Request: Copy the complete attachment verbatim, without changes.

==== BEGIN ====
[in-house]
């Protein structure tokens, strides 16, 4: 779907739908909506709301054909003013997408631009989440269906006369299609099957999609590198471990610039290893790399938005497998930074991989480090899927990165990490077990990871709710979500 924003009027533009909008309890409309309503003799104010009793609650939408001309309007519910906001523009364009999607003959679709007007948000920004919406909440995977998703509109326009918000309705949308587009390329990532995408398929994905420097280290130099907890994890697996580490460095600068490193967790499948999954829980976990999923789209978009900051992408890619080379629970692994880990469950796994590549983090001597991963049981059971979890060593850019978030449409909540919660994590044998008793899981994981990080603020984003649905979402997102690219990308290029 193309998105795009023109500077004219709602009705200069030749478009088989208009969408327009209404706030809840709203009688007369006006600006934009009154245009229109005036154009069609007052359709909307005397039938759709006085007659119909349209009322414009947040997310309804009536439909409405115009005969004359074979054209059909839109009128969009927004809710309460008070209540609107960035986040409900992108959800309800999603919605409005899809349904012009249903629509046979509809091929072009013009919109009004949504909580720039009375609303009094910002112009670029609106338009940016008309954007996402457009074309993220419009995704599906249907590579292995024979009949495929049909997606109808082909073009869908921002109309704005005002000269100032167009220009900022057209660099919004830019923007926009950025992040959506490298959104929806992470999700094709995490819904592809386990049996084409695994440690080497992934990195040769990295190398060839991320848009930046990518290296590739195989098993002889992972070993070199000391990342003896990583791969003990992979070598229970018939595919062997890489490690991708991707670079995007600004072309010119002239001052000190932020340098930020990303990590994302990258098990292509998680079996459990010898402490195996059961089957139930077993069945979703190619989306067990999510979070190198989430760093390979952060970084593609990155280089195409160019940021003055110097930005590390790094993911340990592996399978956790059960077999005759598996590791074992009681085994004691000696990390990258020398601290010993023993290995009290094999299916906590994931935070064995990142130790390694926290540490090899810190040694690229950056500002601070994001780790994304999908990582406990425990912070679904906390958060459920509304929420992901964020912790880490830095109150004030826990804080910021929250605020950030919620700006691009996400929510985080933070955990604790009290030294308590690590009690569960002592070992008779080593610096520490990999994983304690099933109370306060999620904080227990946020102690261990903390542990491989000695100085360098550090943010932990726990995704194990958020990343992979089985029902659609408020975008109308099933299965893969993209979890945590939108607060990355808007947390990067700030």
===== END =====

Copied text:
[in-house]
């Protein structure tokens, strides 16, 4: 779907739908909506709301054909003013997408631009989440269906006369299609099957999609590198471990610039290893790399938005497998930074991989480090899927990165990490077990990871709710979500 924003009027533009909008309890409309309503003799104010009793609650939408001309309007519910906001523009364009999607003959679709007007948000920004919406909440995977998703509109326009918000309705949308587009390329990532995408398929994905420097280290130099907890994890697996580490460095600068490193967790499948999954829980976990999923789209978009900051992408890619080379629970692994880990469950796994590549983090001597991963049981059971979890060593850019978030449409909540919660994590044998008793899981994981990080603020984003649905979402997102690219990308290029 193309998105795009023109500077004219709602009705200069030749478009088989208009969408327009209404706030809840709203009688007369006006600006934009009154245009229109005036154009069609007052359709909307005397039938759709006085007659119909349209009322414009947040997310309804009536439909409405115009005969004359074979054209059909839109009128969009927004809710309460008070209540609107960035986040409900992108959800309800999603919605409005899809349904012009249903629509046979509809091929072009013009919109009004949504909580720039009375609303009094910002112009670029609106338009940016008309954007996402457009074309993220419009995704599906249907590579292995024979009949495929049909997606109808082909073009869908921002109309704005005002000269100032167009220009900022057209660099919004830019923007926009950025992040959506490298959104929806992470999700094709995490819904592809386990049996084409695994440690080497992934990195040769990295190398060839991320848009930046990518290296590739195989098993002889992972070993070199000391990342003896990583791969003990992979070598229970018939595919062997890489490690991708991707670079995007600004072309010119002239001052000190932020340098930020990303990590994302990258098990292509998680079996459990010898402490195996059961089957139930077993069945979703190619989306067990999510979070190198989430760093390979952060970084593609990155280089195409160019940021003055110097930005590390790094993911340990592996399978956790059960077999005759598996590791074992009681085994004691000696990390990258020398601290010993023993290995009290094999299916906590994931935070064995990142130790390694926290540490090899810190040694690229950056500002601070994001780790994304999908990582406990425990912070679904906390958060459920509304929420992901964020912790880490830095109150004030826990804080910021929250605020950030919620700006691009996400929510985080933070955990604790009290030294308590690590009690569960002592070992008779080593610096520490990999994983304690099933109370306060999620904080227990946020102690261990903390542990491989000695100085360098550090943010932990726990995704194990958020990343992979089985029902659609408020975008109308099933299965893969993209979890945590939108607060990355808007947390990067700030």